Clause 29 - Reduction of penalty under section 25 or 26

Finance Bill – in a Public Bill Committee at 11:00 am on 20th May 2003.

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Question proposed, That the clause stand part of the Bill.

Photo of Stephen O'Brien Stephen O'Brien Shadow Paymaster General

Again, a representation has been made to us to make sure that this matter is put on the record, so that there is no question of it not being properly considered as part of our scrutiny. The Institute of Chartered Accountants of England and Wales recognised that the clause is intended to replicate section 70(4) of the VAT Act 1994 in respect of clauses 25 and 26. It is seriously concerned that, where penalties are considered to be of a criminal level, subsection (3)(c) would deny taxpayers a defence that goes to the heart of the motive test.

A penalty under the clause is relievable on the ground that the taxpayer had a reasonable excuse, but if the taxpayer is precluded from arguing that they acted in good faith, that sabotages any possible argument that they had a reasonable excuse. The denial of this defence, moreover, allows for a challenge on the ground of the infringement of human rights legislation and therefore weakens the clause. The ICAEW goes on to say that that comment would apply equally to any existing section 70 provisions that are applicable to penalties of a criminal level.

I raise the point on the same basis as on the previous clause.

Photo of John Healey John Healey The Economic Secretary to the Treasury

The clause permits mitigating circumstances to be taken into account so that a civil penalty can be reduced. At the same time, it sets out the circumstances in which a reduction cannot be considered. Mitigation of a penalty amount will be appropriate in many cases. For example, where a business or an individual actively assists Customs and Excise to establish the extent of the arrears, thereby saving officials time, that assistance will be recognised

by a reduction in the amount of penalty assessed. As we draw comparisons to the VAT civil evasion regime that is already in place, it may be of interest to the Committee that the average penalty applied in cases of VAT civil evasion is currently just over 40 per cent. of the tax evaded. That figure shows the reduction in penalty that many taxpayers earn through co-operation with Customs and Excise investigations.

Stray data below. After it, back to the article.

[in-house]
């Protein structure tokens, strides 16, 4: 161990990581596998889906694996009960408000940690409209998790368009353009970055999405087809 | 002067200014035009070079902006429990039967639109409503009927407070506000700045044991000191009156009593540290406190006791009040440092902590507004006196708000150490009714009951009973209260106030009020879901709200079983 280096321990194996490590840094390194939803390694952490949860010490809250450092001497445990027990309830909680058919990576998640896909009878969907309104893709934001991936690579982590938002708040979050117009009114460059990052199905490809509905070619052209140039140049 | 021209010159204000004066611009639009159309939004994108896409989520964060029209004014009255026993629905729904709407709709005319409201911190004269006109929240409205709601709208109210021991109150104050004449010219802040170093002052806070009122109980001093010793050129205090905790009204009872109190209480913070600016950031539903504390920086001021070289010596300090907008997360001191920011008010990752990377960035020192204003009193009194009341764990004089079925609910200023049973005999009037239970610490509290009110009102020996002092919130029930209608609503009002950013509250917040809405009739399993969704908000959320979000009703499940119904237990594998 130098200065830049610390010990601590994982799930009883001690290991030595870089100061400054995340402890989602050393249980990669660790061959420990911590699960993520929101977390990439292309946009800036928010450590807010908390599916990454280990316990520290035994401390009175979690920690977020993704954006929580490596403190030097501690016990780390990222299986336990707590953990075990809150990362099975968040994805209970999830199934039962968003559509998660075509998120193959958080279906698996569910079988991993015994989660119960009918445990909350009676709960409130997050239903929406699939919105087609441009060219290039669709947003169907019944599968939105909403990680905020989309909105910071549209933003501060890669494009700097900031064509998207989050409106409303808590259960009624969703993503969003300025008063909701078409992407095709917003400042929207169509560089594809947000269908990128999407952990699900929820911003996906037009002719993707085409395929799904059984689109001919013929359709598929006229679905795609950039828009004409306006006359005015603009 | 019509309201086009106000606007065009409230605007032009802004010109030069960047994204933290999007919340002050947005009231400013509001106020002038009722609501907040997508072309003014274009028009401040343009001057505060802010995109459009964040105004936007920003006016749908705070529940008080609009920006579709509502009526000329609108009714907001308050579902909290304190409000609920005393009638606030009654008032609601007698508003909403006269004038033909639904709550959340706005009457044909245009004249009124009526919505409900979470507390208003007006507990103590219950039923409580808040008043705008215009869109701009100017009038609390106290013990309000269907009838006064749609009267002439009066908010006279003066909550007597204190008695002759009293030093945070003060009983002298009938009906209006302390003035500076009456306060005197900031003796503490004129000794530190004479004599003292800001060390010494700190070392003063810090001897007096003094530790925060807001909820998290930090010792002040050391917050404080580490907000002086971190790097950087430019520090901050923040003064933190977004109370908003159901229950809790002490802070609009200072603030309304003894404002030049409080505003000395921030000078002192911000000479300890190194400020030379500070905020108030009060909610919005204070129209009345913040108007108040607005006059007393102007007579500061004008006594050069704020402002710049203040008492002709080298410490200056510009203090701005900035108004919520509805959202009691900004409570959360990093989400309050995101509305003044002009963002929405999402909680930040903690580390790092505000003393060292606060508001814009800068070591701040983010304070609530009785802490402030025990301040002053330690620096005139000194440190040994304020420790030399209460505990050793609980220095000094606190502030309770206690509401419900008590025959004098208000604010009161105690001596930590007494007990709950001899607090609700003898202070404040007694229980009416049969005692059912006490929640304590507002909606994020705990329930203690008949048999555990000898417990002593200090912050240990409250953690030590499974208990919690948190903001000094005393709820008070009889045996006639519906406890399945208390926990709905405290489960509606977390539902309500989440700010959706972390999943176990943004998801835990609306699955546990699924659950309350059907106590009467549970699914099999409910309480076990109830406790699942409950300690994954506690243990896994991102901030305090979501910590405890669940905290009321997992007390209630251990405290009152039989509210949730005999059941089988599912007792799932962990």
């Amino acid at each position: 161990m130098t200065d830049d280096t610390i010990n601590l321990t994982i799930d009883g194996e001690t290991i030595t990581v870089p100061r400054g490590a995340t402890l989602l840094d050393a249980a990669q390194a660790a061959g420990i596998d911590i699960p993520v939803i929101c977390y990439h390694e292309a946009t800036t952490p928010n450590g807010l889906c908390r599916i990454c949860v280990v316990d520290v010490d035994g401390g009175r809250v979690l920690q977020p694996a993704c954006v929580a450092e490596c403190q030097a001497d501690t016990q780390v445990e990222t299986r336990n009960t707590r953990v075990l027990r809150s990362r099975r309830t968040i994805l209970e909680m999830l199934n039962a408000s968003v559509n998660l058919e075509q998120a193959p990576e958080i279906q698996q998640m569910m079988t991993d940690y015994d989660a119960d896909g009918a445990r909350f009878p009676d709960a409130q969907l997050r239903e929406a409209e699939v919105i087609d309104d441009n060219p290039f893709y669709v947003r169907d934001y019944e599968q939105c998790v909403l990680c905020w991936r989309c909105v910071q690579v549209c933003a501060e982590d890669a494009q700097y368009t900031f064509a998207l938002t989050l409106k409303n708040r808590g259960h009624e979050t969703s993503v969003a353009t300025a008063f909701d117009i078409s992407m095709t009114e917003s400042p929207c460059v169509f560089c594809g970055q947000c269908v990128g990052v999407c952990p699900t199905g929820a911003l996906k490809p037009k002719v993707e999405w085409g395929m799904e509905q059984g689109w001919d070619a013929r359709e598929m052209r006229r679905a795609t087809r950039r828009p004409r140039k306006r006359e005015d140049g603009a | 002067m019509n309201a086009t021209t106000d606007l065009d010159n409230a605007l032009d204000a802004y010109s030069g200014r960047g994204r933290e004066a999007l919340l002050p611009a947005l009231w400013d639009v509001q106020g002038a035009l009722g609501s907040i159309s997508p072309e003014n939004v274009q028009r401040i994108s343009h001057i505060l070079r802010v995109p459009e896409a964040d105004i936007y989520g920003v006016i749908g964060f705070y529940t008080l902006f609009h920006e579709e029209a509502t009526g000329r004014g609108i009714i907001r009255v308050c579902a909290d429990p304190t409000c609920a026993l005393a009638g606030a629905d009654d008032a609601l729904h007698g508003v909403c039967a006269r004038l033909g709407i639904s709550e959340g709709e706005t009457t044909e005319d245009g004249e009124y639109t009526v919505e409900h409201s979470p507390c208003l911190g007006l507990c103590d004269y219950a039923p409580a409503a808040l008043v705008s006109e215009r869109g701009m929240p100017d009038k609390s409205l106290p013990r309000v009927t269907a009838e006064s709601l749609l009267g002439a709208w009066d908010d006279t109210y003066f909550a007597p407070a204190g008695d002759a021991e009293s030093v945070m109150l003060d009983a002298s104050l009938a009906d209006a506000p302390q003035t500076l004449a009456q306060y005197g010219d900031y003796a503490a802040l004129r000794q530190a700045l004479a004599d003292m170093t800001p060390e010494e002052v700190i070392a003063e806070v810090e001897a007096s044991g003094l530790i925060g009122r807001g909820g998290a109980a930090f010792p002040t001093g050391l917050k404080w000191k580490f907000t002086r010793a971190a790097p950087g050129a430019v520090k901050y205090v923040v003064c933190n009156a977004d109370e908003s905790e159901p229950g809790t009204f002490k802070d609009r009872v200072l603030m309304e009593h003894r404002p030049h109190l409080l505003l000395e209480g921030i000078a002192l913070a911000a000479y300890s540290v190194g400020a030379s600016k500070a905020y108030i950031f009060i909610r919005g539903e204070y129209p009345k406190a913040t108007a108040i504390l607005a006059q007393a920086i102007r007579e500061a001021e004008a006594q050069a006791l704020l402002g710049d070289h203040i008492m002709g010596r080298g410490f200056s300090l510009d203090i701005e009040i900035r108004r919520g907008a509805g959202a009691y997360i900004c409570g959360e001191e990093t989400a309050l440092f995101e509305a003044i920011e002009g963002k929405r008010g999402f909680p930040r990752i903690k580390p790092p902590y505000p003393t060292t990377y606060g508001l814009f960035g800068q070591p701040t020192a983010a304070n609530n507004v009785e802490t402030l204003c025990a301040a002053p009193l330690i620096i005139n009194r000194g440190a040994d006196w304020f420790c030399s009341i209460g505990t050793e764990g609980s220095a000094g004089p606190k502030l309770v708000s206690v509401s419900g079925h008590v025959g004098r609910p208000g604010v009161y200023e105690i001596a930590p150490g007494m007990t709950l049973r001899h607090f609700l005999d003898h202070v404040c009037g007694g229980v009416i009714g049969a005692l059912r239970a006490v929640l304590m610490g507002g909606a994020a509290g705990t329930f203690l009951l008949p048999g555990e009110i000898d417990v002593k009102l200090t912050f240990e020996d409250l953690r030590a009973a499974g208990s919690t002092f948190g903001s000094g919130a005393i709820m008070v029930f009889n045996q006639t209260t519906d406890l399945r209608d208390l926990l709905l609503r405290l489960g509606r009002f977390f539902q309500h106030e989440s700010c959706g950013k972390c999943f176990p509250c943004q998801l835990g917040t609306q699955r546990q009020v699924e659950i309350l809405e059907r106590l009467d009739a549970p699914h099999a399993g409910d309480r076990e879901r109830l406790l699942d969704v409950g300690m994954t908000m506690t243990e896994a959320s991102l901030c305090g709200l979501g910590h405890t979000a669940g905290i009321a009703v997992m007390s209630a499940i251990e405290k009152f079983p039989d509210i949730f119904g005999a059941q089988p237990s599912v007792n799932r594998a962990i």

The hon. Member for Eddisbury asked why a person who acts in good faith might be precluded from being taken into account by Customs or a tribunal in considering whether a penalty can be reduced under clause 29. I will try to clarify the situation in the following way. When a person is liable to a penalty under clause 25 for evasion through dishonesty, there can be no question that he acted in good faith. In contrast, there is a general recognition that taxpayers have acted in good faith where dishonesty is not an issue. That has been recognised in setting the maximum penalty in clause 26 at a figure well below the maximum provided in clause 25, and in the decision to step the non-evasion penalty. Allowing further mitigation for good faith would in effect give the taxpayer dual relief. Decisions about whether to reduce a penalty, and if so, by how much, will initially lie with Customs, but its decisions are appealable to the independent VAT duties tribunal. On that basis, I hope that the Committee will support the clause.

Question put and agreed to.

Clause 29 ordered to stand part of the Bill.